Proactive plan could save Canada billions
VancouverSun.com – business – National Council of Welfare says government should invest in housing, education, health care
September 29, 2011. By Derek Abma And Jordan Press, Postmedia News
The federal government should spend billions of dollars to eradicate the root causes of poverty in order to save much more in the long run, says a new report.
Poverty costs taxpayers more than $24 billion a year, said the report released Wednesday from the National Council of Welfare, a federal government advisory board.
The council reports to Diane Finley, the minister of human resources and skills development.
“The best way to fight poverty is to get Canadians working,” said Finley’s representative Alyson Queen.
“Our government is squarely focused on job creation as part of the economic recovery, and through the Economic Action Plan, we have created 600,000 jobs since July 2009.”
She said that through the universal child-care benefit, the government has lifted 24,000 families above the poverty line. The report said the government should put money toward things such as income subsidization, affordable housing, education and better health care to help rid Canada of poverty.
While the cost of such measures are not specified in the report, council chairman John Rook acknowledged it would take several billion dollars.
“It’s a lot less than the status quo,” he said in reference to how much poverty costs the country indirectly through things such as shelters, police and prison costs, health care and lost productivity.
The council report says, in 2007, it would have cost about $12 billion to bring all Canadians’ income to a level that was above the poverty line, about half of what it says poverty costs Canadian taxpayers each year. Asked whether the government can afford to take such measures, he said it can’t afford not to.
“If we’re already affording $24 billion, it’s kind of a nobrainer to afford $12 billion to make it better,” he said, though he added more money would be needed for measures that help keep people out of poverty.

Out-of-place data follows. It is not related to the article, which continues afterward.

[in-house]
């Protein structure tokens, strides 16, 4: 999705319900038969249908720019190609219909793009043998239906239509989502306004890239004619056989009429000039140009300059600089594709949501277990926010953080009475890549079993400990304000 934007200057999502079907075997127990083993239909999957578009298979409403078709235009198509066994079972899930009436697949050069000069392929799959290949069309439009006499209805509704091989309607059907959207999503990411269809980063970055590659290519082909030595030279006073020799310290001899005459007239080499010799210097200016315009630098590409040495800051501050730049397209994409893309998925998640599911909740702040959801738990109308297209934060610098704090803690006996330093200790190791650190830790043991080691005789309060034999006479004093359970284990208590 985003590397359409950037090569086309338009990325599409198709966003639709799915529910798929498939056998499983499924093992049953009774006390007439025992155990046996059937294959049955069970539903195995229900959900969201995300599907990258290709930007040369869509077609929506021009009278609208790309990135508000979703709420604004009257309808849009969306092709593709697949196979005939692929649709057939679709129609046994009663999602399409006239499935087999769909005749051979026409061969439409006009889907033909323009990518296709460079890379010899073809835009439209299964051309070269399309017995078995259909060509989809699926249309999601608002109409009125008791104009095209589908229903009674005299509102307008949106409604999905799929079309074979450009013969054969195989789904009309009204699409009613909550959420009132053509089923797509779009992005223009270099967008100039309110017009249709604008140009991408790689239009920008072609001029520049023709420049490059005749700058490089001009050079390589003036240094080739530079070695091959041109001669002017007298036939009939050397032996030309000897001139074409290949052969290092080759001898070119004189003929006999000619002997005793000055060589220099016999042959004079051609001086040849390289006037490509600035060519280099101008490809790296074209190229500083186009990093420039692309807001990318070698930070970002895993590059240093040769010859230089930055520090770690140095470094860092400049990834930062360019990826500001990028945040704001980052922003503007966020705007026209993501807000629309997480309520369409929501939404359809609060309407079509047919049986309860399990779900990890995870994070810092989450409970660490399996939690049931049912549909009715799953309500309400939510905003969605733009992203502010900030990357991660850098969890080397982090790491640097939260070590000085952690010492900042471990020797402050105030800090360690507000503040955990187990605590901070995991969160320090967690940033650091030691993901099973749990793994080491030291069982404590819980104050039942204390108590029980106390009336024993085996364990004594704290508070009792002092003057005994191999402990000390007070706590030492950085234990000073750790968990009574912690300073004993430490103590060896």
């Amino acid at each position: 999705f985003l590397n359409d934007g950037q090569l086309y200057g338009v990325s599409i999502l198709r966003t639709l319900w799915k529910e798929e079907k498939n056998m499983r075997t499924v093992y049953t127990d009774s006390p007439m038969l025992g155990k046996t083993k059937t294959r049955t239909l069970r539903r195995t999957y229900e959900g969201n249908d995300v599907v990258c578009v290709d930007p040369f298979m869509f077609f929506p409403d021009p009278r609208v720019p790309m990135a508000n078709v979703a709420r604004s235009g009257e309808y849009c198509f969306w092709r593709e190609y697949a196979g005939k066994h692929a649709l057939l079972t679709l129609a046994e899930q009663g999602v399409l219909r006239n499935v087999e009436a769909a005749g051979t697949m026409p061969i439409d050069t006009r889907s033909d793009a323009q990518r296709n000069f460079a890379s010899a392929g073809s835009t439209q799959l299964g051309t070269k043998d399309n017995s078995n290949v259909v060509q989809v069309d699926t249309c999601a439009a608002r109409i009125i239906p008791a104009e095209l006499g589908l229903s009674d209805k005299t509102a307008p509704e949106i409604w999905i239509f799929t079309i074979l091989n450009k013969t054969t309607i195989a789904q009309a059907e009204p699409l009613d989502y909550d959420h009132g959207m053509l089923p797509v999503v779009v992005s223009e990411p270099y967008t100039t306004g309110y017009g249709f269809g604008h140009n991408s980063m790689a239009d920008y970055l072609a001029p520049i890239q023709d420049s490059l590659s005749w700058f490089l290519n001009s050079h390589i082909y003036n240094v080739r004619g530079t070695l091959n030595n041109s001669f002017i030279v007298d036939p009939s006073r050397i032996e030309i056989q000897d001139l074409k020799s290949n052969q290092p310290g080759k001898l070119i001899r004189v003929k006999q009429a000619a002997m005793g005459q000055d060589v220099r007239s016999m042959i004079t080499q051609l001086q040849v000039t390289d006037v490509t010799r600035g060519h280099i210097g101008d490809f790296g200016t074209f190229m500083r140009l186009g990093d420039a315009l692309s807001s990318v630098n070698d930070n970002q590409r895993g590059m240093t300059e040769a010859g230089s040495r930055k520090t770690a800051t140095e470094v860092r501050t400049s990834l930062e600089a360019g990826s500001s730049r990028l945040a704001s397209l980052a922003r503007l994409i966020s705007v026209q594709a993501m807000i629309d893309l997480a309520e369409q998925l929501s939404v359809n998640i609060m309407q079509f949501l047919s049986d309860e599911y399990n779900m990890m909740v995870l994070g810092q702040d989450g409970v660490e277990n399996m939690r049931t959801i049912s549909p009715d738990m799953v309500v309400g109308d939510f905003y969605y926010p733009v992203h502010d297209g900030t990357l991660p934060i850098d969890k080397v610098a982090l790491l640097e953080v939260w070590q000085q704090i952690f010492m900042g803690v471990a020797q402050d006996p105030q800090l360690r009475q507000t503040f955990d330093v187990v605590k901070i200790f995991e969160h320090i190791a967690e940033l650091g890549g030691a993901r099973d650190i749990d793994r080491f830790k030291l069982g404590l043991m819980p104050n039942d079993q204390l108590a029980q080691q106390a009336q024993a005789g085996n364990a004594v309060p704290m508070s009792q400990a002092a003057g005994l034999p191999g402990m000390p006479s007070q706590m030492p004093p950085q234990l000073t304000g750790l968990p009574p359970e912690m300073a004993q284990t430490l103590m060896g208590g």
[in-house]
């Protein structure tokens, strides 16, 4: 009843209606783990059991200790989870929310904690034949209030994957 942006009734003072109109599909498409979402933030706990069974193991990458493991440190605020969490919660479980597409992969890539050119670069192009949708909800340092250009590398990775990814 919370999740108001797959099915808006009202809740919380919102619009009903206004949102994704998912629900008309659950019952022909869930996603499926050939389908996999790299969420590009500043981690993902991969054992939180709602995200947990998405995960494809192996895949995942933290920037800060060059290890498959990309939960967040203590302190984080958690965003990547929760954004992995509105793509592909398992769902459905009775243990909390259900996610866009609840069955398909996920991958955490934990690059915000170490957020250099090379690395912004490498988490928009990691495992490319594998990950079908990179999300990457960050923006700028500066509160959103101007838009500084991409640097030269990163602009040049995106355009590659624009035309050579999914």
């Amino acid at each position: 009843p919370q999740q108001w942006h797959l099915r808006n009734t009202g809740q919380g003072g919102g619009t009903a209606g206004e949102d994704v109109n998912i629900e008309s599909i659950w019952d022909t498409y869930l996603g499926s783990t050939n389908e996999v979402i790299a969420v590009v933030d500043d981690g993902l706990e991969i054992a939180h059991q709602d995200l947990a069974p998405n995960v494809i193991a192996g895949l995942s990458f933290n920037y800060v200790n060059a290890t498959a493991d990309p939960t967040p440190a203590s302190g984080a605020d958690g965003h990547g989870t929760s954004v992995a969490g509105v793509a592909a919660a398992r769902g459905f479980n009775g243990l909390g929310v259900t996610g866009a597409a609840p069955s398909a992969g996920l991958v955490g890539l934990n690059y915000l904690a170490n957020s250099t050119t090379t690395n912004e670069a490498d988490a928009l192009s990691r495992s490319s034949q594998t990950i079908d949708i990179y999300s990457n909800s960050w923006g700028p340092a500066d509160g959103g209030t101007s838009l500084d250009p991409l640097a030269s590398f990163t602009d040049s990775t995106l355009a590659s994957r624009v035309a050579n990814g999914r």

While much of the Conservative government’s focus is on deficit-elimination and spending restraint, Rook said he’s “optimistic” it will take action to fight poverty.
“(The report) seems like it should be something that the government would want to look at,” Rook said.
“If we can save money and put people back to work so they’re paying taxes instead of draining taxes by living in homeless shelters, that should be a good thing. I can’t imagine that there wouldn’t be huge government support for something like that.”
The report rang true for Michael Creek, who lived through poverty for several years, and was homeless for a while, after he was forced to stop working in 1993 after a cancer diagnosis.
“Especially now during these hard times, it’s often hard for Canadians to see past our personal circumstances,” Creek said. “But the economic and social benefits for all Canadians far outweigh what we would need to start addressing poverty today.”
Creek is coordinator for Voices From the Street, an advocacy group made up of people who have been marginalized from mainstream society. He said he cost the public health system much more – through drugs, hospital visits and doctor consultations – than he would have if he had the resources to maintain a healthier lifestyle during his economic hardship.
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